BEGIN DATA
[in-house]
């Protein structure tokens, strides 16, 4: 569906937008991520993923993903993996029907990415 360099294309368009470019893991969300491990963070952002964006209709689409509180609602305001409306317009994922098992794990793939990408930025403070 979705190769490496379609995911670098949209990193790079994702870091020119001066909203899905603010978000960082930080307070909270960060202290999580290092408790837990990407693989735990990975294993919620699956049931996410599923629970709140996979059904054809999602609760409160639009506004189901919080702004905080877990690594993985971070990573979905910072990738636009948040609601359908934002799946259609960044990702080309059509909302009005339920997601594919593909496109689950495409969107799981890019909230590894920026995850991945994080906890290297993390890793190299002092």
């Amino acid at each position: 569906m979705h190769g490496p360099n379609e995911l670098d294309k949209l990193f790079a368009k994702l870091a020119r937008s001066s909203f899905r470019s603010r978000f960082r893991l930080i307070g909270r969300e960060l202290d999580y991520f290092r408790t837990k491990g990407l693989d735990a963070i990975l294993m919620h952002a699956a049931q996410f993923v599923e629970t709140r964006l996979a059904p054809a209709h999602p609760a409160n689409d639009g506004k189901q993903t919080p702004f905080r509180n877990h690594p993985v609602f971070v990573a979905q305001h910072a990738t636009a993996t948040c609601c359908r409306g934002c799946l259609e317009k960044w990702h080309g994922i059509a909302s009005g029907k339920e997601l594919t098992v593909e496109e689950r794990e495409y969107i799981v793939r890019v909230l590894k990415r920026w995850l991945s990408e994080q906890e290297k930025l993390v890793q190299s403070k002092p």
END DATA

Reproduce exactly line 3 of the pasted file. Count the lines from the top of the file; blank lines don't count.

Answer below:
């Amino acid at each position: 569906m979705h190769g490496p360099n379609e995911l670098d294309k949209l990193f790079a368009k994702l870091a020119r937008s001066s909203f899905r470019s603010r978000f960082r893991l930080i307070g909270r969300e960060l202290d999580y991520f290092r408790t837990k491990g990407l693989d735990a963070i990975l294993m919620h952002a699956a049931q996410f993923v599923e629970t709140r964006l996979a059904p054809a209709h999602p609760a409160n689409d639009g506004k189901q993903t919080p702004f905080r509180n877990h690594p993985v609602f971070v990573a979905q305001h910072a990738t636009a993996t948040c609601c359908r409306g934002c799946l259609e317009k960044w990702h080309g994922i059509a909302s009005g029907k339920e997601l594919t098992v593909e496109e689950r794990e495409y969107i799981v793939r890019v909230l590894k990415r920026w995850l991945s990408e994080q906890e290297k930025l993390v890793q190299s403070k002092p």